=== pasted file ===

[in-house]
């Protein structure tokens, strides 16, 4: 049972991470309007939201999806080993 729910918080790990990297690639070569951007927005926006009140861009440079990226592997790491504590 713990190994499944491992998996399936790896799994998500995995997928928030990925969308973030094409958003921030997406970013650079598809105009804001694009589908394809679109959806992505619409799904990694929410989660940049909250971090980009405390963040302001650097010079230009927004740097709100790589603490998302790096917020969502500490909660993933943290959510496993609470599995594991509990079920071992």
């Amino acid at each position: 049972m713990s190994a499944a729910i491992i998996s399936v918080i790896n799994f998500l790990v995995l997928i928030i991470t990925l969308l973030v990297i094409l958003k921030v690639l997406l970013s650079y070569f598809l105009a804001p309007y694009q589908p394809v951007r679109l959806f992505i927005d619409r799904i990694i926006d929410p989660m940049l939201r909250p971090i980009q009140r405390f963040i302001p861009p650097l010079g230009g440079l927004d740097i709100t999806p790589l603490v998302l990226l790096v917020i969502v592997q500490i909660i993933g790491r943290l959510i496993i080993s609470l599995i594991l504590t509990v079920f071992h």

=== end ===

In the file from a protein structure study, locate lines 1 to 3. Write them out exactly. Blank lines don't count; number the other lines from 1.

[in-house]
């Protein structure tokens, strides 16, 4: 049972991470309007939201999806080993 729910918080790990990297690639070569951007927005926006009140861009440079990226592997790491504590 713990190994499944491992998996399936790896799994998500995995997928928030990925969308973030094409958003921030997406970013650079598809105009804001694009589908394809679109959806992505619409799904990694929410989660940049909250971090980009405390963040302001650097010079230009927004740097709100790589603490998302790096917020969502500490909660993933943290959510496993609470599995594991509990079920071992």
């Amino acid at each position: 049972m713990s190994a499944a729910i491992i998996s399936v918080i790896n799994f998500l790990v995995l997928i928030i991470t990925l969308l973030v990297i094409l958003k921030v690639l997406l970013s650079y070569f598809l105009a804001p309007y694009q589908p394809v951007r679109l959806f992505i927005d619409r799904i990694i926006d929410p989660m940049l939201r909250p971090i980009q009140r405390f963040i302001p861009p650097l010079g230009g440079l927004d740097i709100t999806p790589l603490v998302l990226l790096v917020i969502v592997q500490i909660i993933g790491r943290l959510i496993i080993s609470l599995i594991l504590t509990v079920f071992h």